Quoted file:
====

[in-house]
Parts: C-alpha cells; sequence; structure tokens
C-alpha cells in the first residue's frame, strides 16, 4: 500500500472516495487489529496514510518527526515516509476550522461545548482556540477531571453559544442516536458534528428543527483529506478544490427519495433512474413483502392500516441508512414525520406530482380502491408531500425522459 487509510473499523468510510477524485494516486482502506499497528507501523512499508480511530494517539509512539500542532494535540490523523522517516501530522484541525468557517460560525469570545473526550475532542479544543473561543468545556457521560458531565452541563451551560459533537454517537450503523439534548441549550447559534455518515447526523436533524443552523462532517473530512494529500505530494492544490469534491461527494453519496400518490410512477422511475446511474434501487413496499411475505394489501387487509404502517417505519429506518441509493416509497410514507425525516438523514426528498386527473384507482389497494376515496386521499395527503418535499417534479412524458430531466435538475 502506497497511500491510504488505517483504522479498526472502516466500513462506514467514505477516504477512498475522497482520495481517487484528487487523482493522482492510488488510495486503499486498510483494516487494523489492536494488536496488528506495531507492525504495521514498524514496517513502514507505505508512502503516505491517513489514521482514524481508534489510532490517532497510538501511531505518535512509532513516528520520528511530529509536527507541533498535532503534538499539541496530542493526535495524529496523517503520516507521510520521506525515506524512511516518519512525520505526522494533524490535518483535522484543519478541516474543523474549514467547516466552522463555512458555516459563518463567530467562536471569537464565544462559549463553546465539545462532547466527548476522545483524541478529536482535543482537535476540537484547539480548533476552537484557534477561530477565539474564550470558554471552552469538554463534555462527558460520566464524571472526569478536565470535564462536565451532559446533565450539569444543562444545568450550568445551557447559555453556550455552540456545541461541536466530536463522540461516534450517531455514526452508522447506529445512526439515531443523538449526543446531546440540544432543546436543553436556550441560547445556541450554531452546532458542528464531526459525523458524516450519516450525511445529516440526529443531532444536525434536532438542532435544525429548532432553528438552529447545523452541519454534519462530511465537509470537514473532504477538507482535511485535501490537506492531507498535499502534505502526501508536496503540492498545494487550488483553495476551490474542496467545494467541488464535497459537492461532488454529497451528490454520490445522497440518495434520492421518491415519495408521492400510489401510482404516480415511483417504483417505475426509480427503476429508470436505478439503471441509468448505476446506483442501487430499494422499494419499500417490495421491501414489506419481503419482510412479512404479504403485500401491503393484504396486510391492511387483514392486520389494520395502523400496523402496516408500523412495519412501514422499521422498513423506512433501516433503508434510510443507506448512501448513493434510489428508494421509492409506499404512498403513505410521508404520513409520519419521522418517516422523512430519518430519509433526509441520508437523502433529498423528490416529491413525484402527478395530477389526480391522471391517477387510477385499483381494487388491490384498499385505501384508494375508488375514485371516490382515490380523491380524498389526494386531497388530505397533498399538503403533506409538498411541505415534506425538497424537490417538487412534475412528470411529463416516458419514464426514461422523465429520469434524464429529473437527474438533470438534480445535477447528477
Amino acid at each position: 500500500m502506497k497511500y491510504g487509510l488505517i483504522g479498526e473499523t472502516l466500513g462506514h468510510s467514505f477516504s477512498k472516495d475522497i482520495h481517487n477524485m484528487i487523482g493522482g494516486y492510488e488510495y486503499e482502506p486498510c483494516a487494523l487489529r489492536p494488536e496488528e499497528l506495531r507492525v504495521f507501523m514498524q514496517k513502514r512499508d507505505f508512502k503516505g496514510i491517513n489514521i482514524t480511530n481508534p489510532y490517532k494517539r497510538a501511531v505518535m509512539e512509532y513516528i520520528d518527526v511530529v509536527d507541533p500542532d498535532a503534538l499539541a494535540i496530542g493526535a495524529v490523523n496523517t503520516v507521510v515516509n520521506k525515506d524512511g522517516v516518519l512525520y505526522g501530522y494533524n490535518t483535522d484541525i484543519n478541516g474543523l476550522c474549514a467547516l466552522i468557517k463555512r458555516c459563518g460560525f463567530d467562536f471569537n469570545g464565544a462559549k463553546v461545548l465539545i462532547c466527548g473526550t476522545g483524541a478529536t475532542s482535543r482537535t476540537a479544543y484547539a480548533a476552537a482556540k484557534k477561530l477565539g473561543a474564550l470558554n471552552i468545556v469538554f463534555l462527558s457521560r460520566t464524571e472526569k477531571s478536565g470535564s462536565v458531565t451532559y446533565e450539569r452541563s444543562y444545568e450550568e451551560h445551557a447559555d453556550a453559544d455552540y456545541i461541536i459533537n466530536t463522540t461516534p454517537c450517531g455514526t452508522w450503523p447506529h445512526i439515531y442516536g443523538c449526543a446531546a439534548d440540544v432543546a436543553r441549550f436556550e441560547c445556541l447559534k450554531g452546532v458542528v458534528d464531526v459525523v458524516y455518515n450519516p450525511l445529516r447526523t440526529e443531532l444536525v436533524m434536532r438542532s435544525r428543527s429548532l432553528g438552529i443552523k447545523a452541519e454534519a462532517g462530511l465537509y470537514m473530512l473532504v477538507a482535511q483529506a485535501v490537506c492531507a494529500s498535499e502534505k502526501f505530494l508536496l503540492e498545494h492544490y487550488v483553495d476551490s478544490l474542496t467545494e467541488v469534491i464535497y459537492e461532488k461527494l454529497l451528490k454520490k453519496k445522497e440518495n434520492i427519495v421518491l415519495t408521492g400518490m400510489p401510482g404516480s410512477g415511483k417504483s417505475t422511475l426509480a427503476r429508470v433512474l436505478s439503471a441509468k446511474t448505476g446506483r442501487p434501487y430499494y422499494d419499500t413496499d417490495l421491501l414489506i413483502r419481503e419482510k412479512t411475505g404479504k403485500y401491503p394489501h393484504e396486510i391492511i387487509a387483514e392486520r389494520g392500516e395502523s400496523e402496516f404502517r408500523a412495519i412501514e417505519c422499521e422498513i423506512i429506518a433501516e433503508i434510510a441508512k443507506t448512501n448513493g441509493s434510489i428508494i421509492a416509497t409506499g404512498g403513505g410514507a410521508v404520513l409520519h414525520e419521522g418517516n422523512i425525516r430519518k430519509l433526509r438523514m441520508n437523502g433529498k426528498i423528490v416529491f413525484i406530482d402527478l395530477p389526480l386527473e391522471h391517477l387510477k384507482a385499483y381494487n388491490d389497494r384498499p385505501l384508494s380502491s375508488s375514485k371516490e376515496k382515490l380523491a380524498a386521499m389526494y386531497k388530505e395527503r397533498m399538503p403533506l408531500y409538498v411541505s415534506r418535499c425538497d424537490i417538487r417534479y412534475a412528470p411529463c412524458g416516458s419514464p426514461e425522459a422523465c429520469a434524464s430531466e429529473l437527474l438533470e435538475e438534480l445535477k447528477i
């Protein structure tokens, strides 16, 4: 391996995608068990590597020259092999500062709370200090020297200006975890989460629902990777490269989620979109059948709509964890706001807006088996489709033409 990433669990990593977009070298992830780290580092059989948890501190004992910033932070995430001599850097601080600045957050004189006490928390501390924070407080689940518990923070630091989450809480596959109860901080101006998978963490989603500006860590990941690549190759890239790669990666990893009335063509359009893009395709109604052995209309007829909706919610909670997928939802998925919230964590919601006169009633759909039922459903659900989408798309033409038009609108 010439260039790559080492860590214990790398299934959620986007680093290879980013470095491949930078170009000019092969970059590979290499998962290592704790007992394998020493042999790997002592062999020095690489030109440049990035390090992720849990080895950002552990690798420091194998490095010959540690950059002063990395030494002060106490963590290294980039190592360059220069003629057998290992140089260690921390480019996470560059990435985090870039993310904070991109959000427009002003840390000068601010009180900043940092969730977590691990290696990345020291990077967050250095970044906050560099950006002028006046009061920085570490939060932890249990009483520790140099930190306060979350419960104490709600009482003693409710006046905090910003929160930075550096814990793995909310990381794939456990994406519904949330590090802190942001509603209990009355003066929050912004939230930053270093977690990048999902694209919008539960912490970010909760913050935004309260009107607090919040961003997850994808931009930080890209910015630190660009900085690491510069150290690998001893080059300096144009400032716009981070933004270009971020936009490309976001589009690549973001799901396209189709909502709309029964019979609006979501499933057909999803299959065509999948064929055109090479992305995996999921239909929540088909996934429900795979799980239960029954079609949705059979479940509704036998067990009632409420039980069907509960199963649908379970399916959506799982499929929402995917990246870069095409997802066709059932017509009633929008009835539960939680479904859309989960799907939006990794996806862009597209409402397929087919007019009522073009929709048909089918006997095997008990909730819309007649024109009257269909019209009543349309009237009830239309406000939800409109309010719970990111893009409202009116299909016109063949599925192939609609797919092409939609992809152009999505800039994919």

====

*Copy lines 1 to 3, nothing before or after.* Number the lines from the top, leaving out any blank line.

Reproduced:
[in-house]
Parts: C-alpha cells; sequence; structure tokens
C-alpha cells in the first residue's frame, strides 16, 4: 500500500472516495487489529496514510518527526515516509476550522461545548482556540477531571453559544442516536458534528428543527483529506478544490427519495433512474413483502392500516441508512414525520406530482380502491408531500425522459 487509510473499523468510510477524485494516486482502506499497528507501523512499508480511530494517539509512539500542532494535540490523523522517516501530522484541525468557517460560525469570545473526550475532542479544543473561543468545556457521560458531565452541563451551560459533537454517537450503523439534548441549550447559534455518515447526523436533524443552523462532517473530512494529500505530494492544490469534491461527494453519496400518490410512477422511475446511474434501487413496499411475505394489501387487509404502517417505519429506518441509493416509497410514507425525516438523514426528498386527473384507482389497494376515496386521499395527503418535499417534479412524458430531466435538475 502506497497511500491510504488505517483504522479498526472502516466500513462506514467514505477516504477512498475522497482520495481517487484528487487523482493522482492510488488510495486503499486498510483494516487494523489492536494488536496488528506495531507492525504495521514498524514496517513502514507505505508512502503516505491517513489514521482514524481508534489510532490517532497510538501511531505518535512509532513516528520520528511530529509536527507541533498535532503534538499539541496530542493526535495524529496523517503520516507521510520521506525515506524512511516518519512525520505526522494533524490535518483535522484543519478541516474543523474549514467547516466552522463555512458555516459563518463567530467562536471569537464565544462559549463553546465539545462532547466527548476522545483524541478529536482535543482537535476540537484547539480548533476552537484557534477561530477565539474564550470558554471552552469538554463534555462527558460520566464524571472526569478536565470535564462536565451532559446533565450539569444543562444545568450550568445551557447559555453556550455552540456545541461541536466530536463522540461516534450517531455514526452508522447506529445512526439515531443523538449526543446531546440540544432543546436543553436556550441560547445556541450554531452546532458542528464531526459525523458524516450519516450525511445529516440526529443531532444536525434536532438542532435544525429548532432553528438552529447545523452541519454534519462530511465537509470537514473532504477538507482535511485535501490537506492531507498535499502534505502526501508536496503540492498545494487550488483553495476551490474542496467545494467541488464535497459537492461532488454529497451528490454520490445522497440518495434520492421518491415519495408521492400510489401510482404516480415511483417504483417505475426509480427503476429508470436505478439503471441509468448505476446506483442501487430499494422499494419499500417490495421491501414489506419481503419482510412479512404479504403485500401491503393484504396486510391492511387483514392486520389494520395502523400496523402496516408500523412495519412501514422499521422498513423506512433501516433503508434510510443507506448512501448513493434510489428508494421509492409506499404512498403513505410521508404520513409520519419521522418517516422523512430519518430519509433526509441520508437523502433529498423528490416529491413525484402527478395530477389526480391522471391517477387510477385499483381494487388491490384498499385505501384508494375508488375514485371516490382515490380523491380524498389526494386531497388530505397533498399538503403533506409538498411541505415534506425538497424537490417538487412534475412528470411529463416516458419514464426514461422523465429520469434524464429529473437527474438533470438534480445535477447528477